Big-Lipped Alligator Moment: The really long Cat Fight between two skimpily-dressed Roma women has nothing to do with the overall plot and is pretty Narmy in its attempts to be titillating. Toned down from the book, where both women end up completely naked.
As far as Bond's one-shot allies, Kerim Bey is one of the most memorable and charismatic. His actor Pedro Armendariz is also something of a Memetic Badass for delivering such a bombastic performance while dying of cancer.
Kerim Bey, watching over a bound and gagged criminal, with hours to kill: I have had a particularly interesting life. Would you like to hear about it?
Bond helps a Soviet defector get away with a top-secret piece of Soviet equipment. In The Hunt for Red October, Sean Connery would star as a Soviet defector trying to get away with some top-secret Soviet equipment. At least one reviewer humorously dubbed Red October "From Russia With Sub". Also, a portrait of cosmonaut Yuri Gagarin is prominently featured inside the Soviet embassy. In Red October, Capt. Ramius (Connery) would extol Gagarin in his speech to the crew.
Moral Event Horizon: For most of the film, Grant appears to simply be a professional doing his work. Then he and Bond finally meet and we see what a twisted bastard he really is.
"My orders are to kill you and deliver the Lektor. How I do it's my business. It'll be slow and painful. The first shot won't kill you. Nor the second. Nor even the third. Not until you crawl over here and kiss my foot!"
Narm: Bond checks into his hotel room and casually walks around checking for bugs... with the Bond theme playing in the background the whole time. It's like the Bond canon version of Mike and the bots blurting out "BA-DA-BA-DAAAAAAAAAAA!" during the boring bits of Agent for H.A.R.M.
When Blofeld gives his Siamese fighting fish speech, where he explains that the third fish is letting the other two fight so that it can finish off the survivor, it is easy to see that the real reason why the third fish isn't attacking is because the fish tank is divided by a glass wall.
Pedro Armendáriz dabs his arm with a red sponge to simulate being shot during the Romani camp fight.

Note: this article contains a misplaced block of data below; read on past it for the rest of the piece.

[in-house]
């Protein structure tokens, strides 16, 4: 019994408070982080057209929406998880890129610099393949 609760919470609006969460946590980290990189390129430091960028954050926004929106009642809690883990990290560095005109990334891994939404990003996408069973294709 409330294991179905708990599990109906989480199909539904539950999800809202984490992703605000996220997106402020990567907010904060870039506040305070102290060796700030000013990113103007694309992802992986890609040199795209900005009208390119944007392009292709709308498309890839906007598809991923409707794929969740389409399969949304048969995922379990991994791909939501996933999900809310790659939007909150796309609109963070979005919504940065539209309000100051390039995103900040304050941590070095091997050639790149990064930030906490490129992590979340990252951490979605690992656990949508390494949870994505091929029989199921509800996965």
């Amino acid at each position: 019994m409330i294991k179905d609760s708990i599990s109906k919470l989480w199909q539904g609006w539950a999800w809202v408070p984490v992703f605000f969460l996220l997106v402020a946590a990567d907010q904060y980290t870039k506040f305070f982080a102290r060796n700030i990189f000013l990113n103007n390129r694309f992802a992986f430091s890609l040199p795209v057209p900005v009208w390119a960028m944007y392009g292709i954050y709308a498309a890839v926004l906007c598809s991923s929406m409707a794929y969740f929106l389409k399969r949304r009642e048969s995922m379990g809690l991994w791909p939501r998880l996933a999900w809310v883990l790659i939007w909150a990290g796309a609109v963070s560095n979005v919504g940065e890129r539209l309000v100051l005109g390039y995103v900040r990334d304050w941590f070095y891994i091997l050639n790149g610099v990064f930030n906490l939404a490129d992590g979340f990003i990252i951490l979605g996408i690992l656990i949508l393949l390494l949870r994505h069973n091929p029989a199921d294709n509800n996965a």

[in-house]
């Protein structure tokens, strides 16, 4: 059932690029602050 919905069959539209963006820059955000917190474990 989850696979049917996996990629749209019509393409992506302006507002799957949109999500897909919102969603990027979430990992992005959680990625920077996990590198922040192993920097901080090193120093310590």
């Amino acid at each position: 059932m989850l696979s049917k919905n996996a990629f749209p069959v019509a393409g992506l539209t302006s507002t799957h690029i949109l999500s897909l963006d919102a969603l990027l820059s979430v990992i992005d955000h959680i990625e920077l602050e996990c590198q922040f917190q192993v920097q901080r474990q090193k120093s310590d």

Bond slapping Tatiana after Kerim's murder. Granted, Bond is understandably upset over his friend's death and he knows Tatiana has been lying to him, but it seems quite brutish to modern viewers.
It's a throwaway line but Kerim casually notes that the Western allies and the Soviets in Istanbul have encouraged a blood feud between the Roma and the Bulgars through using them respectively as pawns in the Cold War.
On that note, the representation of the Romani is... Very dated. The use of the common slur term for the people rather than the more appropriate Roma, the representation of them as simultaneously filthy and backwards and the women as sexual objects of desire (not to mention the weird-as-hell catfight to the death) definitely shows how attitudes towards the Romani have changed in the last 60 years.
Complete Monster: Donovan "Red" Grant has been afflicted with a burning urge to kill during the full moon since his youth. Starting with animals, he graduated to vagrants and tramps before becoming a Serial Killer who targeted young woman in his native Ireland. Escaping justice by joining the military, Grant would defect to the Russians after he realized they could offer him the bloodshed he craved. A ruthless, efficient killer, Grant rose to the position of head executioner of the clandestine group SMERSH and was indulged in being allowed to murder with impunity during the full moon. This even extended to Grant being allowed access to prisons with chainsaws during those nights. He is chosen to execute Bond and Tatiana.
Bond finds Q Branch's attaché case (which contains two hidden knives, gold sovereigns and his silencer, but neither the tear gas nor the rifle from the film) to be a bit over-the-top (though of course he ends up using everything), and later he laments that his side doesn't provide handy gadgets like Grant's five-shot copy of War and Peace. It's pretty strange to see the iconic "spy gadget" user lamenting that he doesn't get kit like that.
Kerim's kidnapping, imprisoning, and attempting to brainwash a woman into loving him in his Backstory is portrayed as a mere "youthful indiscretion" that the Service quickly straightened out of him, rather than the serious crime it would be extremely difficult to redeem oneself from that it would be seen as today. This can definitely hamper modern readers' sympathy for Kerim.